Cone visual pigments of aquatic mammals

Vis Neurosci. Nov-Dec 2005;22(6):873-9. doi: 10.1017/S0952523805226159.


It has long been hypothesized that the visual systems of animals are evolutionarily adapted to their visual environment. The entrance many millions of years ago of mammals into the sea gave these new aquatic mammals completely novel visual surroundings with respect to light availability and predominant wavelengths. This study examines the cone opsins of marine mammals, hypothesizing, based on previous studies [Fasick et al. (1998) and Levenson & Dizon (2003)], that the deep-dwelling marine mammals would not have color vision because the pressure to maintain color vision in the dark monochromatic ocean environment has been relaxed. Short-wavelength-sensitive (SWS) and long-wavelength-sensitive (LWS) cone opsin genes from two orders (Cetacea and Sirenia) and an additional suborder (Pinnipedia) of aquatic mammals were amplified from genomic DNA (for SWS) and cDNA (for LWS) by PCR, cloned, and sequenced. All animals studied from the order Cetacea have SWS pseudogenes, whereas a representative from the order Sirenia has an intact SWS gene, for which the corresponding mRNA was found in the retina. One of the pinnipeds studied (harp seal) has an SWS pseudogene, while another species (harbor seal) appeared to have an intact SWS gene. However, no SWS cone opsin mRNA was found in the harbor seal retina, suggesting a promoter or splice site mutation preventing transcription of the gene. The LWS opsins from the different species were expressed in mammalian cells and reconstituted with the 11-cis-retinal chromophore in order to determine maximal absorption wavelengths (lambda(max)) for each. The deeper dwelling Cetacean species had blue shifted lambda(max) values compared to shallower-dwelling aquatic species. Taken together, these findings support the hypothesis that in the monochromatic oceanic habitat, the pressure to maintain color vision has been relaxed and mutations are retained in the SWS genes, resulting in pseudogenes. Additionally, LWS opsins are retained in the retina and, in deeper-dwelling animals, are blue shifted in lambda(max).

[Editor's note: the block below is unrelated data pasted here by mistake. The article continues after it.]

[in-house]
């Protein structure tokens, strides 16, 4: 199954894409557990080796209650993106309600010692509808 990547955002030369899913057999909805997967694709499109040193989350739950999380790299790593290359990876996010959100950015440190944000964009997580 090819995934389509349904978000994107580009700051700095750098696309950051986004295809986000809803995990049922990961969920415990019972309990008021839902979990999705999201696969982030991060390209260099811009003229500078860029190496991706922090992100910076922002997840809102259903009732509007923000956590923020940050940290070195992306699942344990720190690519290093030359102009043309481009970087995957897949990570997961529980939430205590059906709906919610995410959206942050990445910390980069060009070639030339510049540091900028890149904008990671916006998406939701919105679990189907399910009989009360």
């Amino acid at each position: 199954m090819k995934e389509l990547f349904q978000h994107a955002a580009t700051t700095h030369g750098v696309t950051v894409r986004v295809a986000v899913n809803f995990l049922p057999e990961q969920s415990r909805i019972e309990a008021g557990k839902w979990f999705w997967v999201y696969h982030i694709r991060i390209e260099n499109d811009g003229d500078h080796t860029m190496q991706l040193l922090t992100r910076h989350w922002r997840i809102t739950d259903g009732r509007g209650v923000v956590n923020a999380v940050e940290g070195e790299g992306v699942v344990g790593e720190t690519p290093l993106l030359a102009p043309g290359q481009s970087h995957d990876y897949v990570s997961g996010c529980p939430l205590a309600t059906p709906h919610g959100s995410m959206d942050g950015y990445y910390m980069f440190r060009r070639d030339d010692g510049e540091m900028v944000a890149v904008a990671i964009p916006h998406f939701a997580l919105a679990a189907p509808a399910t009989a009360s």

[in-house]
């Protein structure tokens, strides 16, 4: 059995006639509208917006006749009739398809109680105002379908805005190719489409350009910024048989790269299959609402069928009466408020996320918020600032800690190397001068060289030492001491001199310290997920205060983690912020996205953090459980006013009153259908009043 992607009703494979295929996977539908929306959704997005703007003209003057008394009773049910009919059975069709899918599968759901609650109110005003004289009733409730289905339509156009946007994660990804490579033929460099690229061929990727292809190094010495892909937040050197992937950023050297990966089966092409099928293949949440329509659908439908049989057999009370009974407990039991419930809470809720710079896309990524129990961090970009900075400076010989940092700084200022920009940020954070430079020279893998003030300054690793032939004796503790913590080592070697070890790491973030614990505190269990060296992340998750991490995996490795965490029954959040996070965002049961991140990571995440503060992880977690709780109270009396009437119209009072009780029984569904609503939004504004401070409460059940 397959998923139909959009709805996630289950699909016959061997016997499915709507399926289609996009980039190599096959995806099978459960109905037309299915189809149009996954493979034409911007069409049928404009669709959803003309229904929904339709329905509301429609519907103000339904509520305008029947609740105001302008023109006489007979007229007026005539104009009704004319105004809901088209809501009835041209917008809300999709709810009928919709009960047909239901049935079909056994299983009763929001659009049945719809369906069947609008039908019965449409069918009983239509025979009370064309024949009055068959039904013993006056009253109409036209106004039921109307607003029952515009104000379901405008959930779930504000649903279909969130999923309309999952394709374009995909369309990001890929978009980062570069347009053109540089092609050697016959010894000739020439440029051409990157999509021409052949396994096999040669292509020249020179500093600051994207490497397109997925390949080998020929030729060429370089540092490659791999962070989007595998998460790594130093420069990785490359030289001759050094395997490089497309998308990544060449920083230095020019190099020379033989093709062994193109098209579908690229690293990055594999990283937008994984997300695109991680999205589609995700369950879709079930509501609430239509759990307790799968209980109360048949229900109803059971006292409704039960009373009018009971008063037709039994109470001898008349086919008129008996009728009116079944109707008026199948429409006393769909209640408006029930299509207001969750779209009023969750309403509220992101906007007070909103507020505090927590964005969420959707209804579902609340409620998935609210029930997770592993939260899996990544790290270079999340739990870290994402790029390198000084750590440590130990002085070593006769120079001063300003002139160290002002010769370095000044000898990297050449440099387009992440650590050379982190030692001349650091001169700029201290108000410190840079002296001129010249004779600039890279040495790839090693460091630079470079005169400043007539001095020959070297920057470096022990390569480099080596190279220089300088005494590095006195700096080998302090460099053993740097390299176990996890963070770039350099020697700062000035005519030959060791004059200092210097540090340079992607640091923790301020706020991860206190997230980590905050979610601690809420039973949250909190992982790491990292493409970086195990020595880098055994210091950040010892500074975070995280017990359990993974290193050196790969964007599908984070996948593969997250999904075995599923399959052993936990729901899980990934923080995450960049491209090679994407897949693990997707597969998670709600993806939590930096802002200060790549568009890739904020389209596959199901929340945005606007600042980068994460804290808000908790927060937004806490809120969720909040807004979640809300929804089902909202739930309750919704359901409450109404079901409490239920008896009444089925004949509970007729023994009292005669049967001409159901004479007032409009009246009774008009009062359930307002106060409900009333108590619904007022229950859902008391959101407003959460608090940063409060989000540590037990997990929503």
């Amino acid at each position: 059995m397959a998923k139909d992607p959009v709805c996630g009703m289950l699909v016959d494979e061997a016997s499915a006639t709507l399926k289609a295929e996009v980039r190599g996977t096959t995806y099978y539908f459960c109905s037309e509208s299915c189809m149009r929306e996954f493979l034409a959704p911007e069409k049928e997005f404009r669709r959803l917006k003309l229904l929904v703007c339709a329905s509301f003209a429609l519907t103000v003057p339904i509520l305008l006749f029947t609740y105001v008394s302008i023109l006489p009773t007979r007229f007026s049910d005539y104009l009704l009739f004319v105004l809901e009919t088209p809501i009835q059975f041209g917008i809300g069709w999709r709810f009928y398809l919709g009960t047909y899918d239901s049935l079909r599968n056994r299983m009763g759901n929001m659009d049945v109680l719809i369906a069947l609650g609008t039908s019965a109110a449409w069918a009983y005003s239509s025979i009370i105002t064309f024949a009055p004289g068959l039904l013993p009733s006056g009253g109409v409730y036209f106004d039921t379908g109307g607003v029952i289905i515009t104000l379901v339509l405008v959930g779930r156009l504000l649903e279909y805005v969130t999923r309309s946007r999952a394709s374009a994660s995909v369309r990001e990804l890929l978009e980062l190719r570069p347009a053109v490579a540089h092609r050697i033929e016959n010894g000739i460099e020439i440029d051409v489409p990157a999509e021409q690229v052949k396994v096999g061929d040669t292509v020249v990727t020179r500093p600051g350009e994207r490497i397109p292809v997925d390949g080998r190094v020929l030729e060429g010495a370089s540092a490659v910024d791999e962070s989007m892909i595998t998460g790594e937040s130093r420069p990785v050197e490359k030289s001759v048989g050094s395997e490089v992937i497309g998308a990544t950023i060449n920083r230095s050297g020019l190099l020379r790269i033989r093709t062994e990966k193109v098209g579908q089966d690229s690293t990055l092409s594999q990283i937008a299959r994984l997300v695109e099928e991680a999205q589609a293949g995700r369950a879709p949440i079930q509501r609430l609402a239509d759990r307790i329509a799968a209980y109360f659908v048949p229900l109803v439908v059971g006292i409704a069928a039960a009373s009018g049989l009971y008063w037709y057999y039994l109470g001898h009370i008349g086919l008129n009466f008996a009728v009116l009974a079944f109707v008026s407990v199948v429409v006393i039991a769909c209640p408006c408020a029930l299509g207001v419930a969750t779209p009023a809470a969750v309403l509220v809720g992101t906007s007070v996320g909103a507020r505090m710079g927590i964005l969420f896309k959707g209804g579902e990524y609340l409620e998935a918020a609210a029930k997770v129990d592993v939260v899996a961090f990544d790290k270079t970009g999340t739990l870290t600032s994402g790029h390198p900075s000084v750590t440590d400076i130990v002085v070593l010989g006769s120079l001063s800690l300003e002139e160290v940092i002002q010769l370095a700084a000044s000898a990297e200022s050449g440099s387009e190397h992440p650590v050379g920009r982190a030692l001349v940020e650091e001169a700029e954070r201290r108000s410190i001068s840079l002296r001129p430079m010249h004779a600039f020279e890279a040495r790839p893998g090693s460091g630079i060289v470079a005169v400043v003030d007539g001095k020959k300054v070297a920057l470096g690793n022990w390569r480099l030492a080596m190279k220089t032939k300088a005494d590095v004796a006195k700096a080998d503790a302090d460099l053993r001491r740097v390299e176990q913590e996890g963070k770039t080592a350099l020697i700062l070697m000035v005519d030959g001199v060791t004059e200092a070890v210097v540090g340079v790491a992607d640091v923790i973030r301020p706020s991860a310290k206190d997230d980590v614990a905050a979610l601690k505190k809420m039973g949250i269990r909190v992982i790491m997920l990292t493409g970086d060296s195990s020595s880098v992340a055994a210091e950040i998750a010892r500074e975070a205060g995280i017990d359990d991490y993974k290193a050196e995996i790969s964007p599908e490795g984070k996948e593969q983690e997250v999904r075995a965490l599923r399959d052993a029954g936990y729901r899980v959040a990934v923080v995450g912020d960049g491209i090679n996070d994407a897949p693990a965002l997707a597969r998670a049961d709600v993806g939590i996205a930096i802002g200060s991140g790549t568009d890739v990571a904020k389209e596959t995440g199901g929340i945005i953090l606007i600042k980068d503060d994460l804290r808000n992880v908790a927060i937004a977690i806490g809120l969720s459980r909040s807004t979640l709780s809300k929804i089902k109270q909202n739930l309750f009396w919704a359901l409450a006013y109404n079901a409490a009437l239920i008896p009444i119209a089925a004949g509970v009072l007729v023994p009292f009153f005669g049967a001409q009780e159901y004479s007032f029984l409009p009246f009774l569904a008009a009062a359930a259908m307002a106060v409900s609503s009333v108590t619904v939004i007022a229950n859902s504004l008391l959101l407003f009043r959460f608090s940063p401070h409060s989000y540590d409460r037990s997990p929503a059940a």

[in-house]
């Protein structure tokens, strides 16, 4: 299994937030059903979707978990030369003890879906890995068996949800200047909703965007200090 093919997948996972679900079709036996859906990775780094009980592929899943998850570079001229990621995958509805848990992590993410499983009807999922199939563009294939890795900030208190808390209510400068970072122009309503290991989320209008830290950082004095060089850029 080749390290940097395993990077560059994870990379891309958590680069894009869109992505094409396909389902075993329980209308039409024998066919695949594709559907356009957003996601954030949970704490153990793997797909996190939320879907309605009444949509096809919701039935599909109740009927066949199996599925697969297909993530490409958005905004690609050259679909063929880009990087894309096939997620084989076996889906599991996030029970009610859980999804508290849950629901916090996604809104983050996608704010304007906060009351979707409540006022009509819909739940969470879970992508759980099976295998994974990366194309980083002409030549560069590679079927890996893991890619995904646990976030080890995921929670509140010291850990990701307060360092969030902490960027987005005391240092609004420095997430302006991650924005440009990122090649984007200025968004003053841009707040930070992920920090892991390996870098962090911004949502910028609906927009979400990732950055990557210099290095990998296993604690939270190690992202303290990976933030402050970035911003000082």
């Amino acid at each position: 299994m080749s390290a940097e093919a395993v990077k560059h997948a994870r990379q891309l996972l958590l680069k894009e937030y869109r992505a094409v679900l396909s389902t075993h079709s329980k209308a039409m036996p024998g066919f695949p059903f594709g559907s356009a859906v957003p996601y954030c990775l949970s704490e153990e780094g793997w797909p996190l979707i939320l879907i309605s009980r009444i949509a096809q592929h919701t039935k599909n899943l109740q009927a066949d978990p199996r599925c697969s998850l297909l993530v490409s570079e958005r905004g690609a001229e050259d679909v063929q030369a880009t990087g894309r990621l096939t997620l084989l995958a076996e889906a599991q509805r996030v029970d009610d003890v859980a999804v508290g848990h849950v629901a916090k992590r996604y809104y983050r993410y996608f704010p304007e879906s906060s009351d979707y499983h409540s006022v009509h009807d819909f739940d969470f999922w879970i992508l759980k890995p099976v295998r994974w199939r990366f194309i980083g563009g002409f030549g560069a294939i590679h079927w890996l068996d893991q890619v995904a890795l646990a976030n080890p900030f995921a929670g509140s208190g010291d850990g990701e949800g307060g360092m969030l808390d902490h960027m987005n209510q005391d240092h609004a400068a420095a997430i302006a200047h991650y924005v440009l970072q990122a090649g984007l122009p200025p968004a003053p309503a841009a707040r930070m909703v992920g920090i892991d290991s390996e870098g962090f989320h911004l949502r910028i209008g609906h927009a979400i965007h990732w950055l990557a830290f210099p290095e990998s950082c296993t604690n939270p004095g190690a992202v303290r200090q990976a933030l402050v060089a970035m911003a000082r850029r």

Publication types

  • Comparative Study
  • Research Support, U.S. Gov't, Non-P.H.S.

MeSH terms

  • Amino Acid Sequence
  • Animals
  • Caniformia / physiology*
  • Cetacea / physiology*
  • DNA / genetics
  • Molecular Sequence Data
  • Mutagenesis, Site-Directed
  • Retinal Pigments / biosynthesis
  • Retinal Pigments / genetics
  • Retinal Pigments / physiology*
  • Reverse Transcriptase Polymerase Chain Reaction
  • Rod Opsins / genetics
  • Rod Opsins / metabolism
  • Rod Opsins / physiology
  • Species Specificity
  • Trichechus / physiology*


  • Retinal Pigments
  • Rod Opsins
  • DNA